Friday, January 04, 2008

Vietnam security jobs a tough business

Security guards just can’t get no respect
11:57' 03/01/2008 (GMT+7)

VietNamNet Bridge – Hanoi at 2am. The city is sleeping. The streets are quiet and few people are out.

But many buildings and construction sites still have a single shining light and several uniformed watchmen walking around.

Nguyen Van Hy, from Nam Dinh Province, now works as a guard for a bank on Hanoi’s Thai Ha Street. He has nearly 20 years experiences as a watchman.

His parents died when he was 10, so Hy followed his older sister to earn a living in the capital city. After seven years as a street kid, living on odd jobs such as shining shoes, a friend introduced him to work as a guard for a restaurant.

"But being a guard for a restaurant is not so simple," he says. "Not only guarding, we had to know how to serve customers so they would feel pleased with the service of the restaurant."

Hy recalls that he was sacked more than once because his lack of courtesy annoyed some choosy customers.

"Though my life was hard, I still had to pursue this job."

Recognising that Hy was an honest man with experiences, a bank manager employed him as a guard. But Hy says he feels that, even though he has worked hard, everyone still considers him a guard who was once a street kid.

One of his colleagues, Phi Van Giang, says most guards are not properly respected by other people.

"Before working here, I worked as a ticket taker at Hang Day Stadium. One day, a young man without a ticket tried to jostle to get in. When I pushed him back, he spit in my face and insulted me. But I had to refrain myself," says Giang.

A guard at the Ministry of Trade and Industry head office, Nguyen The Than, says not everyone is cut out for this work.

"Around the clock, we have to keep our eyes and ears open. A little carelessness may result in a theft, and months of our salaries might not compensate for the stolen property," Than says.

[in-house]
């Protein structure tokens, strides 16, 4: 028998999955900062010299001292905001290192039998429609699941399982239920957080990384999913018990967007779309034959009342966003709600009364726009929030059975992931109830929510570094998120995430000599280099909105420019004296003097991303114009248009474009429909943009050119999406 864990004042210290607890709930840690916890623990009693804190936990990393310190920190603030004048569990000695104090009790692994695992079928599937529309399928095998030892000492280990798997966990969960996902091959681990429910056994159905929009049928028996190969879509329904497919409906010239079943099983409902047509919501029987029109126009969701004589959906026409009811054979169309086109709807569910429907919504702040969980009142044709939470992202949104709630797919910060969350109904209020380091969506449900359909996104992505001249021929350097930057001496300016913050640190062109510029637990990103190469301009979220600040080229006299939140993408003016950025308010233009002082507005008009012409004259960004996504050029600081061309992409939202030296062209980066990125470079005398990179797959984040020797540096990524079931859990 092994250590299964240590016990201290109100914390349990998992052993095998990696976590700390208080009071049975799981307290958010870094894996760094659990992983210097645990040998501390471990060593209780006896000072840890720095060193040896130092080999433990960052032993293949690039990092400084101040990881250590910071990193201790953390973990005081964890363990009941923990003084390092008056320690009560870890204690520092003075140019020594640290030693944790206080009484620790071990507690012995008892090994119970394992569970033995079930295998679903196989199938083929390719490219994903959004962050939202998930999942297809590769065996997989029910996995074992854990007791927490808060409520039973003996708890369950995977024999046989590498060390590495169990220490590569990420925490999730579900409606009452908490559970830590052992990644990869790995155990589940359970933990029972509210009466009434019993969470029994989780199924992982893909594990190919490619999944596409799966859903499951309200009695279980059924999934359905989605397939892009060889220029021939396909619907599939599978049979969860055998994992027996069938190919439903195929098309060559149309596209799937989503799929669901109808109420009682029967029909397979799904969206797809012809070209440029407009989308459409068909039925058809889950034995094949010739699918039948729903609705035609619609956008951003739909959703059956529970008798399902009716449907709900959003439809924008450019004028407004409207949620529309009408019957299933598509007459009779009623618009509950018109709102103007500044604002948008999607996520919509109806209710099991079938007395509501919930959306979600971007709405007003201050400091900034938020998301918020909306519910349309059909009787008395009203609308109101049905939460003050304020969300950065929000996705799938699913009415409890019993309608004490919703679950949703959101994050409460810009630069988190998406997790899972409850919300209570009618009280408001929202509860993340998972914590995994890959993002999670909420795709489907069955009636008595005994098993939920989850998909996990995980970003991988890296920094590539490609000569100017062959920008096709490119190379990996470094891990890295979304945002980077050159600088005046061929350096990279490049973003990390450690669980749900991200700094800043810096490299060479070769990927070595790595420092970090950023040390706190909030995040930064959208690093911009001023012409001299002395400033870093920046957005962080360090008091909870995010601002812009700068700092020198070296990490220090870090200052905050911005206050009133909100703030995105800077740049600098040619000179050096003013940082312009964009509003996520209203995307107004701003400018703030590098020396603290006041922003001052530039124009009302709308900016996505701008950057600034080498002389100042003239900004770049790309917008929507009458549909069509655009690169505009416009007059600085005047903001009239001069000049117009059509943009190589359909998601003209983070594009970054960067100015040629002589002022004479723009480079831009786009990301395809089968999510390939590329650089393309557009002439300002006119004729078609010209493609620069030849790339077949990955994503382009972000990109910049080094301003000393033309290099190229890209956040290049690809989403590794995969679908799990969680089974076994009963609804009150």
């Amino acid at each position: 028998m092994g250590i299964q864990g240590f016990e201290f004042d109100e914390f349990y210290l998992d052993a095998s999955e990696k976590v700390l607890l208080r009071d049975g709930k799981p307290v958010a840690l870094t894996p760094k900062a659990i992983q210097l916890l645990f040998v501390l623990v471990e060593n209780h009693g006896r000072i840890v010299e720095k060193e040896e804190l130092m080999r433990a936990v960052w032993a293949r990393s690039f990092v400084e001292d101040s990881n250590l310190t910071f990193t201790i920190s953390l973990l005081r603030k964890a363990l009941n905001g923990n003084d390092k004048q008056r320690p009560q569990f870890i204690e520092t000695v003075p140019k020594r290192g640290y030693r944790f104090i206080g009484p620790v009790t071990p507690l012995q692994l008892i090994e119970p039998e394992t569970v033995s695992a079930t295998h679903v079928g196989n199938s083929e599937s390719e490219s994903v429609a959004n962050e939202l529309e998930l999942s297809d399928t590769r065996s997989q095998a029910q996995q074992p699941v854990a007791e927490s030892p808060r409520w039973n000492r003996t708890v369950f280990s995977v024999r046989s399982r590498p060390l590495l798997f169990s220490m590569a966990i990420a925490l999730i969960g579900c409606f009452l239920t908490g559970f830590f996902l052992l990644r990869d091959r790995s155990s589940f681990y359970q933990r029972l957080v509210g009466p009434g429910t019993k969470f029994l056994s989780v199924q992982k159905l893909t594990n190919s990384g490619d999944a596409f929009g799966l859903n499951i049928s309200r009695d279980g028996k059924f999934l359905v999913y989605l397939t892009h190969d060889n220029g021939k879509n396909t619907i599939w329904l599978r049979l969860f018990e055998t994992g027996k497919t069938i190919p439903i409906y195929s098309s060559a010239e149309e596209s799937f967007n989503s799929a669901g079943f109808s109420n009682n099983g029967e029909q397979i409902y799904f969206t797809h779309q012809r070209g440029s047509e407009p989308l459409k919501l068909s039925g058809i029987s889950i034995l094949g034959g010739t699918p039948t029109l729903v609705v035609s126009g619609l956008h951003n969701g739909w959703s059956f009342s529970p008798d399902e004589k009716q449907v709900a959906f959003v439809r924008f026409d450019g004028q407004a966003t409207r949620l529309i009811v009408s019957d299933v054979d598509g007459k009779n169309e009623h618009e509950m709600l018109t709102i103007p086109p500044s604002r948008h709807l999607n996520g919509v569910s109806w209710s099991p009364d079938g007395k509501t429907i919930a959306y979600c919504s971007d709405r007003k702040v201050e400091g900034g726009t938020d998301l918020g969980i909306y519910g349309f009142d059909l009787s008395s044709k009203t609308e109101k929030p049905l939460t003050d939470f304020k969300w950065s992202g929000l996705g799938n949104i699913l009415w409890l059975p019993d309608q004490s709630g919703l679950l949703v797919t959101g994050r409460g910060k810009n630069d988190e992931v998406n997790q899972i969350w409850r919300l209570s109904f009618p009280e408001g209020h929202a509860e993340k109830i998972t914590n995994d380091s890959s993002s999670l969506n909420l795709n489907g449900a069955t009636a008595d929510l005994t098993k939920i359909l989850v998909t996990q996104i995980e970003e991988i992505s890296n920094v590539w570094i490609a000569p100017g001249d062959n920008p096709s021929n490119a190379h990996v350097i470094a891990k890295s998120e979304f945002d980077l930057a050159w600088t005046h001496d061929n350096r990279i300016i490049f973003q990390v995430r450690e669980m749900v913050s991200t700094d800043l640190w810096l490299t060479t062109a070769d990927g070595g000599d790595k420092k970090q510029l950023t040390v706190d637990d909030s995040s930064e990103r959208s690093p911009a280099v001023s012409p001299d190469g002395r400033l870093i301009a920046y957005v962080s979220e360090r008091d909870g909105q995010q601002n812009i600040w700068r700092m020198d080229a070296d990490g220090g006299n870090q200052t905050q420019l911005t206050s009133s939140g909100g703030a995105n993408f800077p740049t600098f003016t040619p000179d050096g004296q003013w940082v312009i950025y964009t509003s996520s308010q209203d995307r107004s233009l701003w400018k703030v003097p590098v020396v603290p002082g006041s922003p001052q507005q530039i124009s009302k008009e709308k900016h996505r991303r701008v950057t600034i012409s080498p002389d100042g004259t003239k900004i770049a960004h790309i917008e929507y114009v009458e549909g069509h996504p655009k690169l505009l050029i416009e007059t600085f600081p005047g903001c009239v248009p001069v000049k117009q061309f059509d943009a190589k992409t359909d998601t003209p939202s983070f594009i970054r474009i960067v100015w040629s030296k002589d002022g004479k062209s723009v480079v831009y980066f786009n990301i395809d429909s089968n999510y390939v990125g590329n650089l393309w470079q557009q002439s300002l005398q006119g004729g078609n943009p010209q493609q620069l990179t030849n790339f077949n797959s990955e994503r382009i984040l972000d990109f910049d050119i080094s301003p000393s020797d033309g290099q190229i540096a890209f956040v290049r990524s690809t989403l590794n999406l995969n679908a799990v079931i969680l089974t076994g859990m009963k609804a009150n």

Than says he had to pay such compensation once, and many of his colleagues have faced the same situation.

"Most stealing is by drug addicts," he says. "We have to keep watch and face drug addicts, so the job is dangerous, especially to guards in construction sites. Many times, the thieves threaten to stab us with syringes."

Do Van Tinh patrols a construction site near Ngoc Khanh Lake.

"Not so many thieves visit places being cleared," he says. "But at construction sites, where flats are being completed and expensive home fixtures are being installed, we always face thieves."

Tinh says thieves at a bridge construction site killed a guard from Thai Binh Province last year, then threw his body into the river.

"After that, we had to have dozens of guards on every night shift, and everyone has to be vigilant."

Vietnam now has dozens of companies that supply guard services. Security services first appeared in the late 1990s, beginning with the Thang Long Security Service Co which protected Hong Kong singer Li Ming while touring Vietnam.

In 2001, the Prime Minister issued Decree No 14 on security services, which the Ministry of Pubic Security implemented by issuing a circular. But both regulations only cover the conditions for establishing this form of company and do not regulate specific standards for employees or training. There is no official training programme or certification which recognises standards for a guard. Most security companies maintain their own in-house training programmes, which include training in the law and foreign languages, as well as martial arts, fire prevention and first aid.

Tinh says many people consider guards uneducated, causing them to receive discriminatory treatment and disrespectful attitudes. But the job is both risky and necessary to protect lives and property. Most guards only want to be treated politely, Tinh says, while earning a living.